My Lunch With TJ Oshie


Media? YOU-dia.

On Tuesday, the Washington Capitals organization hosted the annual Media Day luncheon at Kettler Capitals Iceplex, wherein distinguished members of the media, your stalwart scribblers and on-point on-air personalities, are invited to come have lunch and mingle amongst Capitals players and one another.

Yes, the idea of an organization willingly inviting and feeding the very roaches and rats who metaphorically defecate upon them in public forums seems a bit counter-intuitive, a bit like Jesus washing Judas’ feet. But writers are poor and we are feeble, and Trojan horse or not, into their castle we came.


The Capitals approached the conclusion of their practice on the main rink when I arrived. Most formal drills had ended, and players milled about on the ice. Players cracked jokes. Russians hung out with Russians, Swedes with Swedes. Ashes to ashes, Björk to Björk. As practice ended, I made my way to the foot of the stairs, where a banner that said “MEDIA ONLY BEYOND THIS POINT” both blocked my way and stroked my ego. I ducked ungracefully around it.

The upstairs mezzanine level – like the early morning hours of a 24-hour news channel – held a dozen small round tables. A small buffet was set up near the stairs, fantabulous potatoes and veggies and stews. The food service worker manning the hot trays dished out some insider gossip along with his incredible edibles.

“It’s not so easy to get some of the [players] to eat their veggies. Starches and meats, sure, but not always the green stuff. Then [Brooks] Orpik came in – he eats so well, he’s like a nutritionist – and a lot of the younger guys kind of look up to him, and take after his habits.”

Media personalities whom I recognized from TV, the newspaper, and Twitter (2015 is weird) chatted in line with one another like so many plugged-in insiders, while I tried to find a height at which to hold my plate that looked natural. You see, I am a consummate loser. I knew no one, and I am as unplugged as an abacus made of balsa wood. I got my dollops of walnut salad and stewed foul and – yes – found an empty table and sat by myself.

As I pondered my potatoes and the grim brevity of life, two older gentlemen sat down at my little six-seat table. We introduced ourselves – they were cameramen with local news channels – but they knew each other prior, and continued on with a conversation already in progress. I tried to keep up with their talk of lenses and rigs by stringing together alphanumeric nonsense (“Oh yeah, the NX240 is way sharper than the BM-6910!”), but the delicious food was my only salve.

That’s when someone pulled out the chair next to me, and in a friendly voice, asked:

“You guys mind if I sit here?”

It was TJ Oshie.

Olympic hero and NHL superstar, Oshie was asking me if he could sit with me, like I was the cool kid at school, and he was, well – me.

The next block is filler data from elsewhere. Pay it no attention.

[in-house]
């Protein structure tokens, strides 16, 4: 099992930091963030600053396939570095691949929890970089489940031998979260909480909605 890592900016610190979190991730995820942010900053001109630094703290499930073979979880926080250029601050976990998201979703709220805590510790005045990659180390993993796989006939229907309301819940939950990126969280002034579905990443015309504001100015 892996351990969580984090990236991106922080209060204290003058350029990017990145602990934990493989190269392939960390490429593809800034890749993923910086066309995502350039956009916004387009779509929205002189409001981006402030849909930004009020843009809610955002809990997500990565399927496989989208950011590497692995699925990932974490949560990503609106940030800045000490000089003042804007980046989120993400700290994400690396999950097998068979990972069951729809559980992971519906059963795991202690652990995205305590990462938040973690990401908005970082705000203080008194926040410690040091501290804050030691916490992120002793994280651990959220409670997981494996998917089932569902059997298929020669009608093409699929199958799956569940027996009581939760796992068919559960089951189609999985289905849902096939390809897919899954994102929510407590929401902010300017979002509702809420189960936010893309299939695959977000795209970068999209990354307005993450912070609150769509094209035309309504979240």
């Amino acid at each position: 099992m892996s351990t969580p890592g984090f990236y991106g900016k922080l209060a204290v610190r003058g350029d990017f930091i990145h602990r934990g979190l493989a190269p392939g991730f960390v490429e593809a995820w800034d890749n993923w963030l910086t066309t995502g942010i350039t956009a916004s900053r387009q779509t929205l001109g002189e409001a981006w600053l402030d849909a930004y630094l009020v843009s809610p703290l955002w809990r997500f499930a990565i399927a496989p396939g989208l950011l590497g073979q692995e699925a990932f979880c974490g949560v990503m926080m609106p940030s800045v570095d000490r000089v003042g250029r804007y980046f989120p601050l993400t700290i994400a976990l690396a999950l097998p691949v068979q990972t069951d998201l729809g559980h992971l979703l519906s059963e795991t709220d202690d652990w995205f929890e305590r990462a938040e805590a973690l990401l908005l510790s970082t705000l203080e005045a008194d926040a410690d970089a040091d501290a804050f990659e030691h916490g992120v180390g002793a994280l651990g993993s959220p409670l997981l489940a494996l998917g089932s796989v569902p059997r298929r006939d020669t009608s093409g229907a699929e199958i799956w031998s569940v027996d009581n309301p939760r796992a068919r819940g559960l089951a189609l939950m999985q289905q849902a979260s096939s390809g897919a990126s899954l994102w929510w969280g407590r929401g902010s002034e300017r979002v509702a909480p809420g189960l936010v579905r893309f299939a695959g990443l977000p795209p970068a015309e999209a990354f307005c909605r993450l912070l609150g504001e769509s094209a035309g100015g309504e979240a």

“Yeah, sure,” I said. Nailed it.

Oshie got his plate of food (complete with chocolate chip cookie) and sat down. One of the cameramen asked Oshie about college hockey. They talked Oshie’s alma mater the University of North Dakota, about how his team got beaten three years in a row in the Frozen Four by Boston College, and about fellow UND alumi in the NHL.

I took this picture of TJ Oshie while he was talking.

I took this picture of TJ Oshie while he was talking.

I asked him what it was like playing in the Olympics, about the event that turned the guy I was talking to into an international celebrity. Very tired but putting on a brave face, Oshie said, “The food was just okay. [Sochi] had a McDonald’s,” and smiled, remembering paradise lost.

Indeed, some Olympians get luckier than others when it comes to the location of their Olympiad. “It wasn’t like Vancouver when guys could go up to Whistler [ski resort],” he laughed.

I asked him what it was like to get the call that he’d been traded from St. Louis to Washington, that he needed to pack up his life and leave. “That’s how it goes,” he said. “It’s part of the job you signed up for.” Speaking of part of the job he signed up for, Oshie still sported the nasty black eye from his fight in the previous pre-season game. One of the cameramen asked him how it felt. “Oh, it’s fine,” Oshie winked.

In this fashion, I passed 30-40 minutes eating lunch with TJ Oshie like we were cub scout friends chatting over spaghetti in a church basement. When I am old and gray and looking back on when the Capitals won six consecutive Stanley Cups from 2015 to 2021 with TJ Oshie, I will probably recall this as one of the more surreal experiences of my fledgling writing career.

But, like a fine painting of some melting clocks, surreal is sometimes awesome. So, thanks to the Washington Capitals, and I promise, – I’ll go easier on you.


About Jason Rogers

Jason Rogers lives in D.C. and writes for PuckBuddys, Japers' Rink, and The Classical. Follow him on Twitter @HeyJayJRogers.
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